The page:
$\bullet~$Problem: Show that $\cos\bigg(\dfrac{2\pi}{n}\bigg)$ is an algebraic number [where $n$ $\in$ $\mathbb{Z} \setminus \{0\}$].

$\bullet~$ My approach:

Let's consider the following polynomial in $\mathbb{Z}[x]$ in recursive terms. \begin{align*} &T_{0}(x) = 1\\ &T_{1}(x) = x\\ &T_{n + 1}(x) = 2x T_{n}(x) - T_{n-1}(x) \end{align*} $\bullet~$ $\textbf{Claim:}$ The polynomial $T_{n}(x)$ for any $n$ $\in$ $\mathbb{N}$ satisfies the following \begin{align*} T_{n}(\cos(\theta)) = \cos(n\theta) \end{align*} $\bullet~$Proof: We'll use induction on $n$ for this proof.

At first, we easily obtain that for $n = 0$ the given is true.

Now for some $n = k$, we assume that \begin{align*} T_{k}(\cos(\theta)) = \cos(k\theta) \end{align*} Therefore we need to prove for $n = (k + 1)$.

Now from the recursion relation of $T_{n}(x)$ we have \begin{align*} T_{k + 1}(\cos(\theta)) & = 2 \cos(\theta)T_{k}(\cos(\theta)) - T_{k -1}(\cos(\theta))\\ & = 2 \cos(\theta) \cos(k\theta) - \cos((k -1)\theta)\\ & = 2 \cos(\theta) \cos(k\theta) - \cos(k\theta) \cos(\theta) - \sin(k\theta)\sin(\theta)\\ & = \cos((k + 1)\theta) \end{align*} Hence by induction hypothesis, we obtain that our claim is true.

Therefore we have \begin{align*} T_{n}\Bigg(\cos\bigg(\frac{2\pi}{n}\bigg)\Bigg) = \cos(2\pi) = 1 \end{align*} Therefore we just need to consider a polynomial $P(x) = T_{n}(x) - 1.~$ As $T_{n}(x) \in \mathbb{Z}[x]$ it implies $P(x) \in \mathbb{Z}[x]$

Therefore we have $\cos\big(\frac{2\pi}{n}\big)$ is an algebraic number.

Please check the solution and point out the glitches.

Can you prove this in a different (like a pretty elementary one (by not using the idea of cyclotomic polynomials or Chebyshev's Polynomials)) way?

$\bullet~$ $\large{\textbf{Edit:}}$

$\blacksquare~$ Alternate Approach:

I have used the expansion of $\cos\bigg( \dfrac{2\pi}{n} \bigg)$. And obviously which comes from de-Moivre's (simple for $n \in \mathbb{Z}$).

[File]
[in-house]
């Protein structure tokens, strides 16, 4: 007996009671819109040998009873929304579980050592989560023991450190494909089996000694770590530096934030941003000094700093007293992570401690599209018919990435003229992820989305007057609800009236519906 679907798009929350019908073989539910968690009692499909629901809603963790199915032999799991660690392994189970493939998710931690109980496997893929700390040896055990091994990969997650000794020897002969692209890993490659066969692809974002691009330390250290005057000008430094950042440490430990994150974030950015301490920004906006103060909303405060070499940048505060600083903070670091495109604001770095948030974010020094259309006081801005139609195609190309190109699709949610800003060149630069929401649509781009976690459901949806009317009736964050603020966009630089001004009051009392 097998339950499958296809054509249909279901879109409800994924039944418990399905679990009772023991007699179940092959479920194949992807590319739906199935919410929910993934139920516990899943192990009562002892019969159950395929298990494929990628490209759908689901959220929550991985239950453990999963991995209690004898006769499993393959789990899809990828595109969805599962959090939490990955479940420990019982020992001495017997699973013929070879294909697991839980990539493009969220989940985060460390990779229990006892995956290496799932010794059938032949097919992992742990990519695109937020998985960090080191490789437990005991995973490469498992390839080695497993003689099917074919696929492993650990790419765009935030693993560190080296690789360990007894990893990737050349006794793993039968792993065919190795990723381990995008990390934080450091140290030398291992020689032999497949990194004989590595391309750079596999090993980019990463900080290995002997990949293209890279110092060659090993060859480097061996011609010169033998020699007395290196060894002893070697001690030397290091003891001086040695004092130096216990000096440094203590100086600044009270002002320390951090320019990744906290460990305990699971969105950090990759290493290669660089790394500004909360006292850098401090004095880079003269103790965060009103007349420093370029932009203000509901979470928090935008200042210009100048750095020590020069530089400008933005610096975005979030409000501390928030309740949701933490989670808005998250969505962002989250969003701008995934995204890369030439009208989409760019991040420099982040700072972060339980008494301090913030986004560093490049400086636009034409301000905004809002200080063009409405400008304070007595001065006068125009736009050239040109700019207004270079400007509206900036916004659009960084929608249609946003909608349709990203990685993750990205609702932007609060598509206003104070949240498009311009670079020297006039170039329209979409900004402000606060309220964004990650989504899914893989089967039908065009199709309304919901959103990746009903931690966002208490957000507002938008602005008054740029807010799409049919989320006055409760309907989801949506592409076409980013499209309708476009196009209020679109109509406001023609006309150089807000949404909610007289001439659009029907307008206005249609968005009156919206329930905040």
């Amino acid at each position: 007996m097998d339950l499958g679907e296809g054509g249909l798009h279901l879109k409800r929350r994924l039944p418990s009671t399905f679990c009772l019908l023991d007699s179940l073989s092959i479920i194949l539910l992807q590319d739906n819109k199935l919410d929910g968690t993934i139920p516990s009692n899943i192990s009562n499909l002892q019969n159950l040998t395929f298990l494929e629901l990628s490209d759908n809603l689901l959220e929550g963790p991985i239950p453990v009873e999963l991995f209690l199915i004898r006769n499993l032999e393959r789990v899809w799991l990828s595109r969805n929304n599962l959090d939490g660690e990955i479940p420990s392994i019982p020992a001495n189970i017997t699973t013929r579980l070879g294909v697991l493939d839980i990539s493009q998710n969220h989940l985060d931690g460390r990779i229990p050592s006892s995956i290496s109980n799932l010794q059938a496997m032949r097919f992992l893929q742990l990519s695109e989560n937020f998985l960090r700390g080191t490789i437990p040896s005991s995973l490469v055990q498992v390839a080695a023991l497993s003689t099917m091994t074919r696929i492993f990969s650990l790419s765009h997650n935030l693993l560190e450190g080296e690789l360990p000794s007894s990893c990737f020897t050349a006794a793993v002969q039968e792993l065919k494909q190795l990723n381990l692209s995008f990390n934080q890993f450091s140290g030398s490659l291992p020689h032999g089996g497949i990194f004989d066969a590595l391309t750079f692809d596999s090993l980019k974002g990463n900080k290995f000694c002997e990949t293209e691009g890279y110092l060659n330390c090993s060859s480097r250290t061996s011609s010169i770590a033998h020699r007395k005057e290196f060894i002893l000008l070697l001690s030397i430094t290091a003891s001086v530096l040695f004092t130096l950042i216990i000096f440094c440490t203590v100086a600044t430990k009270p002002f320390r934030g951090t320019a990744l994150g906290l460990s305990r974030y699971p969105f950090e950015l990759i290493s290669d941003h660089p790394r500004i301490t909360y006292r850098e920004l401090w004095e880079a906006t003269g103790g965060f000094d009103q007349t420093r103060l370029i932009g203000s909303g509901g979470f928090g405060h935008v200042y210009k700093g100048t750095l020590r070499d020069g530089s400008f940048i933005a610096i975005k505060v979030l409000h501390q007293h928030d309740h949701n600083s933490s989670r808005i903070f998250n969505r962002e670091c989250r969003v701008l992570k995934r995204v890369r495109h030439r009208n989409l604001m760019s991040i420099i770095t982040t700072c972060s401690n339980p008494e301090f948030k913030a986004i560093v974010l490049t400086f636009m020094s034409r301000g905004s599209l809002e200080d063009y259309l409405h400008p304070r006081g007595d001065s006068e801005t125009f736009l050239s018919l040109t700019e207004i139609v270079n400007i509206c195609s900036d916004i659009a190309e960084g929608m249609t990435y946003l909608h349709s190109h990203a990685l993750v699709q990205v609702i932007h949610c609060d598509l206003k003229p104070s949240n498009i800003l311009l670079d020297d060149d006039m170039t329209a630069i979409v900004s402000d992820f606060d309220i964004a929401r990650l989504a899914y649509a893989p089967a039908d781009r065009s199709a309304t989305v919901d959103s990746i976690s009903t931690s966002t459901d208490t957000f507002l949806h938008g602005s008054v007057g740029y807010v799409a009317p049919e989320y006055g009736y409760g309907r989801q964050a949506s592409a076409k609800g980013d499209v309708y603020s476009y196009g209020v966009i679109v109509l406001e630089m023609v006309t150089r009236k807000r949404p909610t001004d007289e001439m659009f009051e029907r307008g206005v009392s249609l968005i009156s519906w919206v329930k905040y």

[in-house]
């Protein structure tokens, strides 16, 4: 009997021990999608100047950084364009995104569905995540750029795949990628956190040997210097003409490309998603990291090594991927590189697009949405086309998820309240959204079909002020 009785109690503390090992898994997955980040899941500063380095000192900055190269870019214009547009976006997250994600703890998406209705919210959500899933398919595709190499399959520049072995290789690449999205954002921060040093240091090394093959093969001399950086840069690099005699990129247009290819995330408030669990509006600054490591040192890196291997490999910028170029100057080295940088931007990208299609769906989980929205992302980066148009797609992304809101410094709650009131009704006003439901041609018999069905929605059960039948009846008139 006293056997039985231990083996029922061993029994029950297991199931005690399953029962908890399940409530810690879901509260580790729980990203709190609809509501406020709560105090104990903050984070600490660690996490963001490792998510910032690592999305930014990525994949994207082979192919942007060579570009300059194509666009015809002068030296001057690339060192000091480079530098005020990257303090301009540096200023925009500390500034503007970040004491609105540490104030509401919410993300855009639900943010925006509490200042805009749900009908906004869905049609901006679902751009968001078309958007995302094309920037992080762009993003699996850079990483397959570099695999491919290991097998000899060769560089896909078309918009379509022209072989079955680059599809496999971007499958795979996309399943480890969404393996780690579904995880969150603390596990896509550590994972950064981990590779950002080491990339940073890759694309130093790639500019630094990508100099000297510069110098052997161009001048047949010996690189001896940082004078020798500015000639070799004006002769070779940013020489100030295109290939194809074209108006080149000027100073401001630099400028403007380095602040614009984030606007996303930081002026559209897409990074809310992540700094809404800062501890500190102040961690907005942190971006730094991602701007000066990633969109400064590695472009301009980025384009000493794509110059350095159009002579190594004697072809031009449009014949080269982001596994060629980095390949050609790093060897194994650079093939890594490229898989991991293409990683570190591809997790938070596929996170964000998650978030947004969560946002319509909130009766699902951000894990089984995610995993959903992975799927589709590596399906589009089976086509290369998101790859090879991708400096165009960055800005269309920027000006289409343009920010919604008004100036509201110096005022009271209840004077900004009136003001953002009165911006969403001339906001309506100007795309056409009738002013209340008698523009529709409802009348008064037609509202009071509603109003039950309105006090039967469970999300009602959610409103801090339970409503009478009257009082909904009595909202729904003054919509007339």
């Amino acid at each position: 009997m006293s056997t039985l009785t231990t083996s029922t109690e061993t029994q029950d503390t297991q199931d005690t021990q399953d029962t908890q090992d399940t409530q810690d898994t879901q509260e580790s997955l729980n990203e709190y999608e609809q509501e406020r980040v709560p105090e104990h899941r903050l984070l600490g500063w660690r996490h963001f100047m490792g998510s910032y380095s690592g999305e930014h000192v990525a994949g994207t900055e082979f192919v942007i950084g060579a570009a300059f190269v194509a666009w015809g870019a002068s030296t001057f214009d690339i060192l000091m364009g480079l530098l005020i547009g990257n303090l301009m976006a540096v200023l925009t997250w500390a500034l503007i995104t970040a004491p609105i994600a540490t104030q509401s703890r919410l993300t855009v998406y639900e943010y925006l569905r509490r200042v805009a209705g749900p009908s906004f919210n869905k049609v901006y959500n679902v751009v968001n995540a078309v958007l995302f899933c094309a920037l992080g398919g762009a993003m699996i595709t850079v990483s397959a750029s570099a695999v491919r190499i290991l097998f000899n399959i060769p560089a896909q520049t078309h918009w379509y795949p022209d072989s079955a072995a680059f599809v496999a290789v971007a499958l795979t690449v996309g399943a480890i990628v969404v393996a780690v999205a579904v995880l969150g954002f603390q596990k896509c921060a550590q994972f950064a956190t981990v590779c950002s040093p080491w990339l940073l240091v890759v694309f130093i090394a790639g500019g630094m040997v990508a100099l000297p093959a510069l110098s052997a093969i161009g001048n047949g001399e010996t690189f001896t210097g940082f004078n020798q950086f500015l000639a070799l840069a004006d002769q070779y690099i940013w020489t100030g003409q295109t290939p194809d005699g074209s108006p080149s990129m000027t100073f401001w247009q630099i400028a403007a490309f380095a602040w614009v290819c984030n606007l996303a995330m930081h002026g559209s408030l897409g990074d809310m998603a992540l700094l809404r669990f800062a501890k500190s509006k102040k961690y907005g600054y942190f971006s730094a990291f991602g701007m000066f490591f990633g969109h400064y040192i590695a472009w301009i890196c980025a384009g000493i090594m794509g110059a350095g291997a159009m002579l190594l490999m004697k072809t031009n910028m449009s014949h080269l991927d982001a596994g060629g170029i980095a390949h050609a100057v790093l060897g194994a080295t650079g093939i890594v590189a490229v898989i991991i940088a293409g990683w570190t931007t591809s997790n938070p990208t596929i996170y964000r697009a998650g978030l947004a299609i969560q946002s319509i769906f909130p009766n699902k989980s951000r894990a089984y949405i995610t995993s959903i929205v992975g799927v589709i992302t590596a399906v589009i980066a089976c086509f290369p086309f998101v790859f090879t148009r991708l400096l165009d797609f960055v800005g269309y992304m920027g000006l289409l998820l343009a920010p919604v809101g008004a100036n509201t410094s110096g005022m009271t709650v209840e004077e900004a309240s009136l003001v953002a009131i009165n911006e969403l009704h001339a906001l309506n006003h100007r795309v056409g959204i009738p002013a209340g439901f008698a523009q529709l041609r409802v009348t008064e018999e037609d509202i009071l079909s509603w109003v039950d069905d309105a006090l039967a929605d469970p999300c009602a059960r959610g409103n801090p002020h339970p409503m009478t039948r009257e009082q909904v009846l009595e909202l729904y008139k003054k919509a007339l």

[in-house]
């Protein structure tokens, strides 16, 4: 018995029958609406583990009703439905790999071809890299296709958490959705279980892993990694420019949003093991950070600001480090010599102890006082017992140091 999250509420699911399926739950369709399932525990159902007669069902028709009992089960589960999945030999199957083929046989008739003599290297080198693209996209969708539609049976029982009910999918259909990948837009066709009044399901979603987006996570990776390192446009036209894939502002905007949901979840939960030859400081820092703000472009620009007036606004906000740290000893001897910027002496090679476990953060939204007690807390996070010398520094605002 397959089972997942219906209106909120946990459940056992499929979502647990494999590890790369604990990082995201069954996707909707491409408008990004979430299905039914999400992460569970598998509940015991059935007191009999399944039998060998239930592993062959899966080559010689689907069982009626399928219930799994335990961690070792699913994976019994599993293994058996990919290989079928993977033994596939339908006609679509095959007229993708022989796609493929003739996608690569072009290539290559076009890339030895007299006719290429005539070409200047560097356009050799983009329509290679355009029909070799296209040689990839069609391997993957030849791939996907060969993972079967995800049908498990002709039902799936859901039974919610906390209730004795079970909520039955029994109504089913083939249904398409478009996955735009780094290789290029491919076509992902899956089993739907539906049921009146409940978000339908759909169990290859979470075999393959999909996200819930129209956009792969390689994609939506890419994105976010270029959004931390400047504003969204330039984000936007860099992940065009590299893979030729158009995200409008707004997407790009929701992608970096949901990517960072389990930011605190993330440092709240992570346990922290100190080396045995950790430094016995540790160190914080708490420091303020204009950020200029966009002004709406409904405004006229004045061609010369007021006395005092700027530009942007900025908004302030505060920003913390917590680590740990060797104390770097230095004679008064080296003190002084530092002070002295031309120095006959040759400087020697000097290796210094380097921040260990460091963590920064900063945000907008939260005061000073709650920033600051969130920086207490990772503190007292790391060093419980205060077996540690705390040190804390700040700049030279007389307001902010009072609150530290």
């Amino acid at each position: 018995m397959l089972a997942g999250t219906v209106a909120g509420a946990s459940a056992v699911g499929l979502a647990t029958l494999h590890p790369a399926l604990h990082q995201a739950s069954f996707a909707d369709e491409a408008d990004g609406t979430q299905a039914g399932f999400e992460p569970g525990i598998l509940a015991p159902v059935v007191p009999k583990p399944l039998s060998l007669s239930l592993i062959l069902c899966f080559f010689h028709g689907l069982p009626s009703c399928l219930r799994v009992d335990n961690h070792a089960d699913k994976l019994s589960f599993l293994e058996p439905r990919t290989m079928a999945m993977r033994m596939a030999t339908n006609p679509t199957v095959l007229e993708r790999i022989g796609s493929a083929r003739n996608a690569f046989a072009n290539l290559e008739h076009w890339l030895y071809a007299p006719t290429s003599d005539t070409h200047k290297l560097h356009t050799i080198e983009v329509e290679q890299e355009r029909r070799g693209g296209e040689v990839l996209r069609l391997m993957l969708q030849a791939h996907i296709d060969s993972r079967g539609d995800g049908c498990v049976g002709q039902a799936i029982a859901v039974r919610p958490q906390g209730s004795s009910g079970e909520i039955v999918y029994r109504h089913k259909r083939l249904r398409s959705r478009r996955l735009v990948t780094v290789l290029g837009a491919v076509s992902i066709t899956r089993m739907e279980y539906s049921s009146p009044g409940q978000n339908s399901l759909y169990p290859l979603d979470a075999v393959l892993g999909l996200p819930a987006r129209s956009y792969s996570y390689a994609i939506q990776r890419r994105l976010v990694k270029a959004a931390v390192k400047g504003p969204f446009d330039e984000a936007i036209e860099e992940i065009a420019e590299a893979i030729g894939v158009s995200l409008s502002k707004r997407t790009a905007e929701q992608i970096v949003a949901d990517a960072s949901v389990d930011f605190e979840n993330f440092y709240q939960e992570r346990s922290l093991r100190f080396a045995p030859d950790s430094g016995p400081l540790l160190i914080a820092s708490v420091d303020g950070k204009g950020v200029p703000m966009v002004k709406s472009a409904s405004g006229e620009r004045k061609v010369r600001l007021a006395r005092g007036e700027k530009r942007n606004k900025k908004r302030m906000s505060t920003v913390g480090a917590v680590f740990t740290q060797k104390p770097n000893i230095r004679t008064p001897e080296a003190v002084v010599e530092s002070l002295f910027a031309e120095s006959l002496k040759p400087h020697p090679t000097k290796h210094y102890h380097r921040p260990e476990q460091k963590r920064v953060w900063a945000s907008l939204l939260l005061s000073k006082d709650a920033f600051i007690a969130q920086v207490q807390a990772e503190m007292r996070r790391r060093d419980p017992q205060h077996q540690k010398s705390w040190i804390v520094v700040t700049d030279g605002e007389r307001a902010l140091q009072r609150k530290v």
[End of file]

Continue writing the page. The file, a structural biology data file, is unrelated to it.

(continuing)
Can you please try to give a solution not using these arguments? (de-Moivre's, Cyclotomic Polynomial, $\color{blue}{\text{Chebychev Polynomials}}$, etc etc).

  • 2
    $\begingroup$ Looks good to me. $\endgroup$
    – Zarrax
    Jul 30, 2020 at 20:45
  • 9
    $\begingroup$ Looks really nice. I wonder if you have considered an argument based on the fact that $\zeta := e^{2\pi i / n}$ is algebraic (since $\zeta^n - 1 = 0$), and then $\alpha := \cos(\tfrac {2\pi }n)$ is algebraic (since $\alpha = \tfrac 1 2 (\zeta + \zeta^{-1})$)? $\endgroup$
    – Kenny Wong
    Jul 30, 2020 at 21:07
  • 2
    $\begingroup$ @KennyWong I just wanted to use the argument of Chebyshev polynomials. In elementary contest problems, we used your argument and we used $$ x + \frac{1}{x} < 2 $$ has no solution on $\mathbb{R}$. Hence $x = r \cdot e^{i{2\pi} / {n}}$ and so on... $\endgroup$ Jul 30, 2020 at 21:14
  • $\begingroup$ I'm thinking of another way. The number equals the real part of $e^i(2\pi/n)$, which is the solution of $z^n=1$, so $e^i(2\pi/n)$ is algebraic. Is there a way to prove $\cos(2\pi/n)$ is algebraic from that? $\endgroup$ Jul 30, 2020 at 23:49
  • $\begingroup$ @KennyWong @Zarrax In the question title, I noticed a successfully compiled \textbf{algebraic number} which is absurd in MathJax! \textbf{} doesn't work in MathJax. What happened here? $\endgroup$ Aug 4, 2020 at 8:11

4 Answers 4


A proof in an entirely different manner:

Consider the matrix $\begin{bmatrix}\cos(\phi)&-\sin(\phi)\\\sin(\phi)&\cos(\phi)\end{bmatrix}$. This is a rotation matrix.

If we take $\phi=\frac{2\pi}{n}$ for some natural number n, we get the following equation: $$\vec{v}\begin{bmatrix}\cos(\phi)&-\sin(\phi)\\\sin(\phi)&\cos(\phi)\end{bmatrix}^n=\vec{v}$$ for all vectors $\vec{v}$. We can now use this identity to generate a polynomial equation in terms of $\cos(\frac{2\pi}{n})$ and $\sin(\frac{2\pi}{n})$. By using $\sin(\frac{2\pi}{n})=\sqrt{1-\cos^2(\frac{2\pi}{n})}$, we can make this into a polynomial in terms of $\cos(\frac{2\pi}{n})$ where all coefficients are integers and all exponents are either integers or fractions with a denominator of 2. By isolating terms and squaring, we can get a polynomial of integer coefficients and integer powers, which means that the variable, $\cos(\frac{2\pi}{n})$, must be algebraic, (as is $\sin(\frac{2\pi}{n})$).

  • 2